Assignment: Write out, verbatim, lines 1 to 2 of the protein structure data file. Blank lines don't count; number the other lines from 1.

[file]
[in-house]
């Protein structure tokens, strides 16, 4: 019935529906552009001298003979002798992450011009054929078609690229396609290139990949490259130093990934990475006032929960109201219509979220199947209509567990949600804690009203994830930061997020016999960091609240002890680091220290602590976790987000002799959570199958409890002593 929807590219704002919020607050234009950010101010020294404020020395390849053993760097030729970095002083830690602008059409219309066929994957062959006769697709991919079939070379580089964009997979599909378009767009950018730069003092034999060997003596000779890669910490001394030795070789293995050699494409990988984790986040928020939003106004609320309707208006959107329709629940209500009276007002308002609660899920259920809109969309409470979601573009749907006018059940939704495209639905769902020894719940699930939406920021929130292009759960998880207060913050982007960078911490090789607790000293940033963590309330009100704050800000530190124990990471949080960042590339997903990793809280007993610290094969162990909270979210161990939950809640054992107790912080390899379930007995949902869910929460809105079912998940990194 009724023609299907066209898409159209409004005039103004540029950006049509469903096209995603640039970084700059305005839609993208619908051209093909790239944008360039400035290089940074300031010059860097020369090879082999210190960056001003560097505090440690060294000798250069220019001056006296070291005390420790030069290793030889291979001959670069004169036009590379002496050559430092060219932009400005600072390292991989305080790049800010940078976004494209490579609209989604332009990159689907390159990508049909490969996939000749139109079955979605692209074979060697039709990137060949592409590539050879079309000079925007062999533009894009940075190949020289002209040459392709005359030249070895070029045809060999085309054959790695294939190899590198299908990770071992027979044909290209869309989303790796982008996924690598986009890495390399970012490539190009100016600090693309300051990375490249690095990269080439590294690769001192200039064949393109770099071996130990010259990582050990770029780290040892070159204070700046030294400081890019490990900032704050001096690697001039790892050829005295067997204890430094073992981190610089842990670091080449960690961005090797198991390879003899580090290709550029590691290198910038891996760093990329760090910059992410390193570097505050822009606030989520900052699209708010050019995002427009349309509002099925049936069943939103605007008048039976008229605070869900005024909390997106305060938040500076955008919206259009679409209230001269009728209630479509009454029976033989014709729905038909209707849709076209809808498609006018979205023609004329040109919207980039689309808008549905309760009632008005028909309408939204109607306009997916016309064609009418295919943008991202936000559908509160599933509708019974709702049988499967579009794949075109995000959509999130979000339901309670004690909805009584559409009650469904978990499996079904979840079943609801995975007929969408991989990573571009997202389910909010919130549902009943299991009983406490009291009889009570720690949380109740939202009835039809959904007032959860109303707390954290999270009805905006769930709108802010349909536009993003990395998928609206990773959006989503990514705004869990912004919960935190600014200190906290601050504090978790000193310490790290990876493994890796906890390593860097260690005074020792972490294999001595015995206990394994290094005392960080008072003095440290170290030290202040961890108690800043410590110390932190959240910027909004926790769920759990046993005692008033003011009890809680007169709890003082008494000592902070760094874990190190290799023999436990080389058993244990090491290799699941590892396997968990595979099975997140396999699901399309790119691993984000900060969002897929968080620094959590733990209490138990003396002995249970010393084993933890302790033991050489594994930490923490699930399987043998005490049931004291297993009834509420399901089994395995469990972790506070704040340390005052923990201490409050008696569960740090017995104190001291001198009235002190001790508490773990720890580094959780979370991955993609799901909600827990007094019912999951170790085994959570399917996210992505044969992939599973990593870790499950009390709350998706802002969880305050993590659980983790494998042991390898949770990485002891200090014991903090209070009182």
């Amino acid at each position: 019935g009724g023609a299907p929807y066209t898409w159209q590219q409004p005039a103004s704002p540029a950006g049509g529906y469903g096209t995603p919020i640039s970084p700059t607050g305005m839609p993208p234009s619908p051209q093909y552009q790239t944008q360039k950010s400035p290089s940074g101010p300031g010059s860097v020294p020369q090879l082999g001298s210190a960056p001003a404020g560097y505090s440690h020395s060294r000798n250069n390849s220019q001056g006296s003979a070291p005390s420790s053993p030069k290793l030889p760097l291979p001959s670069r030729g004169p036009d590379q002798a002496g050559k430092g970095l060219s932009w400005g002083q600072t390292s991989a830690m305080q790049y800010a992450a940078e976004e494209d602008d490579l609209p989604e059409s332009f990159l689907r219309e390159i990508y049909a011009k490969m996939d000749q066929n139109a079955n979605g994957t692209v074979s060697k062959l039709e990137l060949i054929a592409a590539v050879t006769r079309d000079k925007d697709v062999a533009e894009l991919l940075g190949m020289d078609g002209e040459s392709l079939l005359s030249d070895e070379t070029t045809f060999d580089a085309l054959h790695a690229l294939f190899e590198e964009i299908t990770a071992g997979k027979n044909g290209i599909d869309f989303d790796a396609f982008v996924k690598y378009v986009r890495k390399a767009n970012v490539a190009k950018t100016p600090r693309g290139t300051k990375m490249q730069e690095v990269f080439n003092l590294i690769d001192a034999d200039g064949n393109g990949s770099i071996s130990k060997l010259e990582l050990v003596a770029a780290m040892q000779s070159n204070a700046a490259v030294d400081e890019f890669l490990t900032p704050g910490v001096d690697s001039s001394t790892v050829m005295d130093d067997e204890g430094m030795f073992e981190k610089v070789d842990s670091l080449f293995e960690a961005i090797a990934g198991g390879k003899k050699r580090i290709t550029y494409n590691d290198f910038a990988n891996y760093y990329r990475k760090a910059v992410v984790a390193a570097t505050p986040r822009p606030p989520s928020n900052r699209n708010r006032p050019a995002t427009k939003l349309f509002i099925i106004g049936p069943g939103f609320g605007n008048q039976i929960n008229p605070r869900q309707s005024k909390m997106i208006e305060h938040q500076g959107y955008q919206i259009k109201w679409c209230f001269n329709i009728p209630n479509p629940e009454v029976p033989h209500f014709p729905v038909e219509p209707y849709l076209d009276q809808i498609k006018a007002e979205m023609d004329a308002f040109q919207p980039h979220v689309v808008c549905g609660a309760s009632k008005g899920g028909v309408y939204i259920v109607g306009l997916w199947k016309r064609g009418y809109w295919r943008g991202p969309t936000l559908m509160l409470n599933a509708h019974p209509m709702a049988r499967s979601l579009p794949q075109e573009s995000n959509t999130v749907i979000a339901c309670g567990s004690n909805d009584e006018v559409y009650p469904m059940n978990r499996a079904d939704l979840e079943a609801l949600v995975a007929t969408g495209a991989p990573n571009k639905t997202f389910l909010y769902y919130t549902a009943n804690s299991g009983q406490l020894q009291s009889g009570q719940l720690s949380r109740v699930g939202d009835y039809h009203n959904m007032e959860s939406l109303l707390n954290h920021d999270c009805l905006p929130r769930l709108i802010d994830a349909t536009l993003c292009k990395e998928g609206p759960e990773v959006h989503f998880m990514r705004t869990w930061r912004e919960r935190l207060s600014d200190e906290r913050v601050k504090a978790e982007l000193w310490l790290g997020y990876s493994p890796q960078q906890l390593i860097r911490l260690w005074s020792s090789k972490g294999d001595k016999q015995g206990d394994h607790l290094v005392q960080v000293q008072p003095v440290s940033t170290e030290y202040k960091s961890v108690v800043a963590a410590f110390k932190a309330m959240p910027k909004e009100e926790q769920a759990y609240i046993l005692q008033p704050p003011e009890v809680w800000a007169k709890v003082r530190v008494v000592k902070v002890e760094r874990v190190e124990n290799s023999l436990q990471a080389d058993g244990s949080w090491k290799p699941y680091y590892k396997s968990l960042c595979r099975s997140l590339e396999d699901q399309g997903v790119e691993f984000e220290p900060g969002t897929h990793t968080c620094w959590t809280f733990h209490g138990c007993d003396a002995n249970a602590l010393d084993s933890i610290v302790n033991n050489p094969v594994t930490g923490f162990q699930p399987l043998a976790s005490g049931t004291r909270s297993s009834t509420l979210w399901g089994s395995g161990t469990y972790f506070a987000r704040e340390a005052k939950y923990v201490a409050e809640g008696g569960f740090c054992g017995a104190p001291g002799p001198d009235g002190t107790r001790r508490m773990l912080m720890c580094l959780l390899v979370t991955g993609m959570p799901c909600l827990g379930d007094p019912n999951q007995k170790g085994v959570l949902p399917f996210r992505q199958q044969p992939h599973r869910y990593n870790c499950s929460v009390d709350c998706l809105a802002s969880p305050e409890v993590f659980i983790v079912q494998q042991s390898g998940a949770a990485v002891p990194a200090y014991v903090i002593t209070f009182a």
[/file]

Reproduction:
[in-house]
């Protein structure tokens, strides 16, 4: 019935529906552009001298003979002798992450011009054929078609690229396609290139990949490259130093990934990475006032929960109201219509979220199947209509567990949600804690009203994830930061997020016999960091609240002890680091220290602590976790987000002799959570199958409890002593 929807590219704002919020607050234009950010101010020294404020020395390849053993760097030729970095002083830690602008059409219309066929994957062959006769697709991919079939070379580089964009997979599909378009767009950018730069003092034999060997003596000779890669910490001394030795070789293995050699494409990988984790986040928020939003106004609320309707208006959107329709629940209500009276007002308002609660899920259920809109969309409470979601573009749907006018059940939704495209639905769902020894719940699930939406920021929130292009759960998880207060913050982007960078911490090789607790000293940033963590309330009100704050800000530190124990990471949080960042590339997903990793809280007993610290094969162990909270979210161990939950809640054992107790912080390899379930007995949902869910929460809105079912998940990194 009724023609299907066209898409159209409004005039103004540029950006049509469903096209995603640039970084700059305005839609993208619908051209093909790239944008360039400035290089940074300031010059860097020369090879082999210190960056001003560097505090440690060294000798250069220019001056006296070291005390420790030069290793030889291979001959670069004169036009590379002496050559430092060219932009400005600072390292991989305080790049800010940078976004494209490579609209989604332009990159689907390159990508049909490969996939000749139109079955979605692209074979060697039709990137060949592409590539050879079309000079925007062999533009894009940075190949020289002209040459392709005359030249070895070029045809060999085309054959790695294939190899590198299908990770071992027979044909290209869309989303790796982008996924690598986009890495390399970012490539190009100016600090693309300051990375490249690095990269080439590294690769001192200039064949393109770099071996130990010259990582050990770029780290040892070159204070700046030294400081890019490990900032704050001096690697001039790892050829005295067997204890430094073992981190610089842990670091080449960690961005090797198991390879003899580090290709550029590691290198910038891996760093990329760090910059992410390193570097505050822009606030989520900052699209708010050019995002427009349309509002099925049936069943939103605007008048039976008229605070869900005024909390997106305060938040500076955008919206259009679409209230001269009728209630479509009454029976033989014709729905038909209707849709076209809808498609006018979205023609004329040109919207980039689309808008549905309760009632008005028909309408939204109607306009997916016309064609009418295919943008991202936000559908509160599933509708019974709702049988499967579009794949075109995000959509999130979000339901309670004690909805009584559409009650469904978990499996079904979840079943609801995975007929969408991989990573571009997202389910909010919130549902009943299991009983406490009291009889009570720690949380109740939202009835039809959904007032959860109303707390954290999270009805905006769930709108802010349909536009993003990395998928609206990773959006989503990514705004869990912004919960935190600014200190906290601050504090978790000193310490790290990876493994890796906890390593860097260690005074020792972490294999001595015995206990394994290094005392960080008072003095440290170290030290202040961890108690800043410590110390932190959240910027909004926790769920759990046993005692008033003011009890809680007169709890003082008494000592902070760094874990190190290799023999436990080389058993244990090491290799699941590892396997968990595979099975997140396999699901399309790119691993984000900060969002897929968080620094959590733990209490138990003396002995249970010393084993933890302790033991050489594994930490923490699930399987043998005490049931004291297993009834509420399901089994395995469990972790506070704040340390005052923990201490409050008696569960740090017995104190001291001198009235002190001790508490773990720890580094959780979370991955993609799901909600827990007094019912999951170790085994959570399917996210992505044969992939599973990593870790499950009390709350998706802002969880305050993590659980983790494998042991390898949770990485002891200090014991903090209070009182």